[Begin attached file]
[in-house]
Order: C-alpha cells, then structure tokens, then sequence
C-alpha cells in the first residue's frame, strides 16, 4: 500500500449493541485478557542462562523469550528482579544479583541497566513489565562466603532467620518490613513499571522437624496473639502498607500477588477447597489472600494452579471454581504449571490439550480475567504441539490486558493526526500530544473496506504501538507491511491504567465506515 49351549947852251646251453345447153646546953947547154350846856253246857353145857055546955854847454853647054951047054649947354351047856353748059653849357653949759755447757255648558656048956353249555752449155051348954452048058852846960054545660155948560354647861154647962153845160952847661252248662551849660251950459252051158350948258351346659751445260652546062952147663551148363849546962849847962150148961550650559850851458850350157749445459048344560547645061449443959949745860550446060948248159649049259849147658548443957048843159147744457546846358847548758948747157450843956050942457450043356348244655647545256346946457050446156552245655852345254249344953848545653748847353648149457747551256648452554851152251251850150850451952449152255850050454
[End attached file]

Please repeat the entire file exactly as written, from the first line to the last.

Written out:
[in-house]
Order: C-alpha cells, then structure tokens, then sequence
C-alpha cells in the first residue's frame, strides 16, 4: 500500500449493541485478557542462562523469550528482579544479583541497566513489565562466603532467620518490613513499571522437624496473639502498607500477588477447597489472600494452579471454581504449571490439550480475567504441539490486558493526526500530544473496506504501538507491511491504567465506515 49351549947852251646251453345447153646546953947547154350846856253246857353145857055546955854847454853647054951047054649947354351047856353748059653849357653949759755447757255648558656048956353249555752449155051348954452048058852846960054545660155948560354647861154647962153845160952847661252248662551849660251950459252051158350948258351346659751445260652546062952147663551148363849546962849847962150148961550650559850851458850350157749445459048344560547645061449443959949745860550446060948248159649049259849147658548443957048843159147744457546846358847548758948747157450843956050942457450043356348244655647545256346946457050446156552245655852345254249344953848545653748847353648149457747551256648452554851152251251850150850451952449152255850050454